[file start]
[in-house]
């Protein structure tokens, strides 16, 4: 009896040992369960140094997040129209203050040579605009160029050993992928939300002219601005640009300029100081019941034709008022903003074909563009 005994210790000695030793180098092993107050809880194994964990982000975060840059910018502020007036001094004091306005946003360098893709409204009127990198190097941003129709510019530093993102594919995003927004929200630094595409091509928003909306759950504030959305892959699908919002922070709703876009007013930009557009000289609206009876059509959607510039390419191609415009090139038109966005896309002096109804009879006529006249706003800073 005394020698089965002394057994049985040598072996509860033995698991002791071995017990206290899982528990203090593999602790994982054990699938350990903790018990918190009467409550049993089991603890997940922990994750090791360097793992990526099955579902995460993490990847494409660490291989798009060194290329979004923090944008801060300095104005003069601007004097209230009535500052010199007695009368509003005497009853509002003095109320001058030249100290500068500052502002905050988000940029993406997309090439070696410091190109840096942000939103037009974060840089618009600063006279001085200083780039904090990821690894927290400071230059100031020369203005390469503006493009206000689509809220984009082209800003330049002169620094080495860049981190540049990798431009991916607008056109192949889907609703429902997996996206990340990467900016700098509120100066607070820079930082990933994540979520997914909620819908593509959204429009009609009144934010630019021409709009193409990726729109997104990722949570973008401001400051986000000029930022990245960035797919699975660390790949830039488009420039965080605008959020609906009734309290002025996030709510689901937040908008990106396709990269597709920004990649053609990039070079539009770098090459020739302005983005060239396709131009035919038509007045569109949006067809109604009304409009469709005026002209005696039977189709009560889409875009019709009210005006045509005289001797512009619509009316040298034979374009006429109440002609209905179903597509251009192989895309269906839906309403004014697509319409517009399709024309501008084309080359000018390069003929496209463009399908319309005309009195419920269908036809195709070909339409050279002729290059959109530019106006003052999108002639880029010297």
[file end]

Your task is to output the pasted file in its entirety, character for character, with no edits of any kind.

[in-house]
């Protein structure tokens, strides 16, 4: 009896040992369960140094997040129209203050040579605009160029050993992928939300002219601005640009300029100081019941034709008022903003074909563009 005994210790000695030793180098092993107050809880194994964990982000975060840059910018502020007036001094004091306005946003360098893709409204009127990198190097941003129709510019530093993102594919995003927004929200630094595409091509928003909306759950504030959305892959699908919002922070709703876009007013930009557009000289609206009876059509959607510039390419191609415009090139038109966005896309002096109804009879006529006249706003800073 005394020698089965002394057994049985040598072996509860033995698991002791071995017990206290899982528990203090593999602790994982054990699938350990903790018990918190009467409550049993089991603890997940922990994750090791360097793992990526099955579902995460993490990847494409660490291989798009060194290329979004923090944008801060300095104005003069601007004097209230009535500052010199007695009368509003005497009853509002003095109320001058030249100290500068500052502002905050988000940029993406997309090439070696410091190109840096942000939103037009974060840089618009600063006279001085200083780039904090990821690894927290400071230059100031020369203005390469503006493009206000689509809220984009082209800003330049002169620094080495860049981190540049990798431009991916607008056109192949889907609703429902997996996206990340990467900016700098509120100066607070820079930082990933994540979520997914909620819908593509959204429009009609009144934010630019021409709009193409990726729109997104990722949570973008401001400051986000000029930022990245960035797919699975660390790949830039488009420039965080605008959020609906009734309290002025996030709510689901937040908008990106396709990269597709920004990649053609990039070079539009770098090459020739302005983005060239396709131009035919038509007045569109949006067809109604009304409009469709005026002209005696039977189709009560889409875009019709009210005006045509005289001797512009619509009316040298034979374009006429109440002609209905179903597509251009192989895309269906839906309403004014697509319409517009399709024309501008084309080359000018390069003929496209463009399908319309005309009195419920269908036809195709070909339409050279002729290059959109530019106006003052999108002639880029010297």